The Patriotic Front (PF) delegation was headed by that organisation’s co-leaders, Robert Gabriel Mugabe and Dr Joshua Mqabuko Nyongolo Nkomo.
The PF’s opening speech was made by Nkomo who highlighted, among several matters, the land question.
The British Government’s position on this was that the alienation of land should be left to those who owned it and those who wished to buy it, and should be based on the principle: ‘Willing buyer, willing seller’.
Urgent issues included a decision on a general election date, a ceasefire declaration, a handing over of Government authority from the British Government to the representatives of the black majority of Zimbabwe.
The majority rule Constitution was to have a Bill of Rights, freedom of worship and equality before the law, irrespective of one’s gender, race or creed.
The country would remain a unitary, and not a federal, state.
In any case, the idea of federalism was Chief Khayisa Ndiweni’s but it was not a part of the agendum as Chief Ndiweni was an integral part of the Zimbabwe-Rhodesia delegation comprising Ian Smith, Bishop Muzorewa, Rev Ndabaningi Sithole, James Robert Dambaza Chikerema and Chief Jeremiah Chirau.
The federal idea was not entertained by that delegation, so Chief Ndiweni requested Joshua Nkomo to have it included on the agendum as a Patriotic Front item.
Joshua Nkomo turned down that request with a great deal of disdain.
As the conference progressed, secret information leaked out that the British Government had a fall-back position that, should the discussions fail or collapse because of whatever reason, a very remote possibility in any case, Britain would accord de facto recognition to the Zimbabwe-Rhodesia regime.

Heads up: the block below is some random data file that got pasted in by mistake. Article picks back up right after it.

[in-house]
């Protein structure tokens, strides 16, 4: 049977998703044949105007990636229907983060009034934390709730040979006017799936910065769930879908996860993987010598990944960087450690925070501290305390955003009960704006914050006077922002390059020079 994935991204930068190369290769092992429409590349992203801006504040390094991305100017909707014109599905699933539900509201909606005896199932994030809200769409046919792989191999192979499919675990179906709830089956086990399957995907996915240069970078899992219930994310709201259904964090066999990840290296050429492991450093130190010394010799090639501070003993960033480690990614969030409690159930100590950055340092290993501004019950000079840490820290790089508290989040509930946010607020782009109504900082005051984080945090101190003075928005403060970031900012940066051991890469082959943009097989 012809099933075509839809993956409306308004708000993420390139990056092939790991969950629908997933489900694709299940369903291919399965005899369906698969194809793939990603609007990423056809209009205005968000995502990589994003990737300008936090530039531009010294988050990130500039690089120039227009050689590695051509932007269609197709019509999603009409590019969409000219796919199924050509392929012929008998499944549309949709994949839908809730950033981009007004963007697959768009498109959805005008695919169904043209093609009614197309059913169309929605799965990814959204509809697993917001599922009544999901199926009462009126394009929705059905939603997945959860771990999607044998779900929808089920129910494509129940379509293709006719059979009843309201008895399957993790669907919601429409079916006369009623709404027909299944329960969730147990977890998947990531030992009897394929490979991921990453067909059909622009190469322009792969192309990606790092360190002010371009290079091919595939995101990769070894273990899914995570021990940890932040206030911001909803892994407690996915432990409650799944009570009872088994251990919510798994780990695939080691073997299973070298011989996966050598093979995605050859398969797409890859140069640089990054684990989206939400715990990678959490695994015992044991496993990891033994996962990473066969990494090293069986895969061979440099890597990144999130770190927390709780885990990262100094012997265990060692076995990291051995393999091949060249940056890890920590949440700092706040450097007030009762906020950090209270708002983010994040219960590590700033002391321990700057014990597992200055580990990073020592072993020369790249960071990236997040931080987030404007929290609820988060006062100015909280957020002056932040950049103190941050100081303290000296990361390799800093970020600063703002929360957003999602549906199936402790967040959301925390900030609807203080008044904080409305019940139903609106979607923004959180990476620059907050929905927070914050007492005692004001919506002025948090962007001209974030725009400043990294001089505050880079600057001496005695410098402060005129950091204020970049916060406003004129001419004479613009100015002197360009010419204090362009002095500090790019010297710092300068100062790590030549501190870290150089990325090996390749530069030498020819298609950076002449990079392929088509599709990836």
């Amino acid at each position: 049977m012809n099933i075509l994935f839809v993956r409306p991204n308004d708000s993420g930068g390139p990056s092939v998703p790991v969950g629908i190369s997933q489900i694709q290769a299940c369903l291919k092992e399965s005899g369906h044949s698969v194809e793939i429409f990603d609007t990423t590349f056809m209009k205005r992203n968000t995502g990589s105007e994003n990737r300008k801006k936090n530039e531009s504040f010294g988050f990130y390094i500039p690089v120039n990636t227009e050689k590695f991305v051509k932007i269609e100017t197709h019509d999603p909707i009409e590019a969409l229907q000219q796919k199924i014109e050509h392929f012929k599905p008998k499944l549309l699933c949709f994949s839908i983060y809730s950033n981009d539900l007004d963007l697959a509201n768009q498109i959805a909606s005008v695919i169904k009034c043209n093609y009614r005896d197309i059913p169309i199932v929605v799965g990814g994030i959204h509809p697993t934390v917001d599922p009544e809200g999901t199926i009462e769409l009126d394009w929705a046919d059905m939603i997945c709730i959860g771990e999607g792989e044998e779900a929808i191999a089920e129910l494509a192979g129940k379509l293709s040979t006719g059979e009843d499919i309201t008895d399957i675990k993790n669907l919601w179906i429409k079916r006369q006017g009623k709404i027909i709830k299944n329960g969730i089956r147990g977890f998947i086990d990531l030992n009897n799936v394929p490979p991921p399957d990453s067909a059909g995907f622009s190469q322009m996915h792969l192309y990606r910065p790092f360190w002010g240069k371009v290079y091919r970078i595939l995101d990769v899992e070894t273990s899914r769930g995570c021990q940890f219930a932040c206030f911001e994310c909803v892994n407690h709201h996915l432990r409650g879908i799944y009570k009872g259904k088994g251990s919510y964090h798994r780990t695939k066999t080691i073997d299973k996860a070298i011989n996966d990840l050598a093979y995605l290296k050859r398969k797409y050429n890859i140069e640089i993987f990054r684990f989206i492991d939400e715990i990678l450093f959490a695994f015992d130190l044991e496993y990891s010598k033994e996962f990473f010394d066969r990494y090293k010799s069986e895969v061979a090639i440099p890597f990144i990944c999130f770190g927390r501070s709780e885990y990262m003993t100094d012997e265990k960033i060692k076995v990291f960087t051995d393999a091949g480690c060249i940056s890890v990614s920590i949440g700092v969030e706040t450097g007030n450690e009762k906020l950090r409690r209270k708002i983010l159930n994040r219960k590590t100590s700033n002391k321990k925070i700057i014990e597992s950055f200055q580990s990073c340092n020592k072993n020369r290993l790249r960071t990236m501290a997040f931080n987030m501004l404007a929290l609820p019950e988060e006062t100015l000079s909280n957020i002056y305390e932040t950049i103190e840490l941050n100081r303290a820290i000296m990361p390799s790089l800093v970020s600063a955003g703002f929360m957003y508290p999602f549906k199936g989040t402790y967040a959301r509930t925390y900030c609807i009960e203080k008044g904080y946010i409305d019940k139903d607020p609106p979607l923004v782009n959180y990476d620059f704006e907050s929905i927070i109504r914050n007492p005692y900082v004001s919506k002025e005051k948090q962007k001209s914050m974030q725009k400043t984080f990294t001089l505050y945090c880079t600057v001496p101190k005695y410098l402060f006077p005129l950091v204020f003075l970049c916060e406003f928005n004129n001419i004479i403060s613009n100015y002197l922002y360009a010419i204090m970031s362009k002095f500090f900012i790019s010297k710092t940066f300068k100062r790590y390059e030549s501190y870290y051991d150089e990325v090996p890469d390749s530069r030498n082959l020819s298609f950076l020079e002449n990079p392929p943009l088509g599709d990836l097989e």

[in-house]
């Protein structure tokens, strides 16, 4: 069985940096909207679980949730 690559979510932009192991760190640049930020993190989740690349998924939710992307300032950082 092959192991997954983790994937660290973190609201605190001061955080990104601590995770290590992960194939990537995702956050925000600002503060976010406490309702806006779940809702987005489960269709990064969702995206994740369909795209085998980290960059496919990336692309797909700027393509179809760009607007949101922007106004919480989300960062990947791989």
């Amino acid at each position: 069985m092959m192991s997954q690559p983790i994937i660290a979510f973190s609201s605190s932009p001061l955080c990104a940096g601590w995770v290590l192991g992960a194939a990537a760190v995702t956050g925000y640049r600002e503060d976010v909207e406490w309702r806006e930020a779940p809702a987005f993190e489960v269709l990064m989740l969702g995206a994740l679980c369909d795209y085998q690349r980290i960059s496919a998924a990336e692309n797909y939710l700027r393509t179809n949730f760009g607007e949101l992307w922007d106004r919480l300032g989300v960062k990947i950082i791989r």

That would enable Britain and its allies, including the US, to step in militarily should the Patriotic Front guerilla forces be seen to be close to seizing power.
That was not to be as the conference agreed on virtually every aspect discussed, and a Constitution was signed by heads of delegations on December 21 1979.
Lord Soames was duly appointed the Governor of Rhodesia from that date until April 18 1980 when Britain’s Prince Charles witnessed the lowering of the British flag and the hoisting of that of the newly born state of Zimbabwe; a historic occasion that occurred just about 90 years after the British South Africa Company (BSAC), headed by Cecil John Rhodes and charted by Britain’s Queen Victoria, hoisted the British flag on the Harare Kopje on September 12 1890.
Saul Gwakuba Ndlovu is a retired, Bulawayo-based journalist. He can be contacted on cell 0734 328 136 or through email. email@example.com